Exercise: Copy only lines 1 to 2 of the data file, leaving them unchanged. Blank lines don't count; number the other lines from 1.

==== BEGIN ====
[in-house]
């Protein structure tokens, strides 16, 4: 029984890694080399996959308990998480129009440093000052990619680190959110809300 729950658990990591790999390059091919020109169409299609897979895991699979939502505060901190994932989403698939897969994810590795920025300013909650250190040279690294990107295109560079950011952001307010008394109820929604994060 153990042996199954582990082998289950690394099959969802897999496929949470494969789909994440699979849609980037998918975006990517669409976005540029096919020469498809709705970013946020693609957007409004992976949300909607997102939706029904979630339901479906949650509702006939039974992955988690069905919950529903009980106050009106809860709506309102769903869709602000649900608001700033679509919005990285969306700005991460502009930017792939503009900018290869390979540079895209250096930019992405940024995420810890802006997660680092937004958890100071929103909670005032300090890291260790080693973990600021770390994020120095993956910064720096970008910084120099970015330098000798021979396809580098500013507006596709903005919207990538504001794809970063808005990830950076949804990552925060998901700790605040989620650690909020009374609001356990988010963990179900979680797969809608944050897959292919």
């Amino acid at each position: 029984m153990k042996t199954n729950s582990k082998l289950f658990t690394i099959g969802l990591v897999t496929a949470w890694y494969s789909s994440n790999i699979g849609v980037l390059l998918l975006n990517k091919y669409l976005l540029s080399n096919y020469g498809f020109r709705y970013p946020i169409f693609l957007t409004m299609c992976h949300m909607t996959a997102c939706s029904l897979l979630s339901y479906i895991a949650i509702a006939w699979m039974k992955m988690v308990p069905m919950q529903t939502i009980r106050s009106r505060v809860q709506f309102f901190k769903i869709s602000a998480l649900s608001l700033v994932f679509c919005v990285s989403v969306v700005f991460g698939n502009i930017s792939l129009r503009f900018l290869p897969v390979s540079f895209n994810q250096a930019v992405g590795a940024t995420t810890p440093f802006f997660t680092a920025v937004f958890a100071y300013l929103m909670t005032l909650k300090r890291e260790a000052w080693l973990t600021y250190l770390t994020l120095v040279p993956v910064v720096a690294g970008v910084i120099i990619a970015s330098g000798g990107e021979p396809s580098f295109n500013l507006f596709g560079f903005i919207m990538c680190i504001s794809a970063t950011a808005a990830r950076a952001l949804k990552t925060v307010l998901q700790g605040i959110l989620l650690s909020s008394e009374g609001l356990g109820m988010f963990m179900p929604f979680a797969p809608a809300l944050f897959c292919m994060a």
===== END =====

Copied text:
[in-house]
């Protein structure tokens, strides 16, 4: 029984890694080399996959308990998480129009440093000052990619680190959110809300 729950658990990591790999390059091919020109169409299609897979895991699979939502505060901190994932989403698939897969994810590795920025300013909650250190040279690294990107295109560079950011952001307010008394109820929604994060 153990042996199954582990082998289950690394099959969802897999496929949470494969789909994440699979849609980037998918975006990517669409976005540029096919020469498809709705970013946020693609957007409004992976949300909607997102939706029904979630339901479906949650509702006939039974992955988690069905919950529903009980106050009106809860709506309102769903869709602000649900608001700033679509919005990285969306700005991460502009930017792939503009900018290869390979540079895209250096930019992405940024995420810890802006997660680092937004958890100071929103909670005032300090890291260790080693973990600021770390994020120095993956910064720096970008910084120099970015330098000798021979396809580098500013507006596709903005919207990538504001794809970063808005990830950076949804990552925060998901700790605040989620650690909020009374609001356990988010963990179900979680797969809608944050897959292919």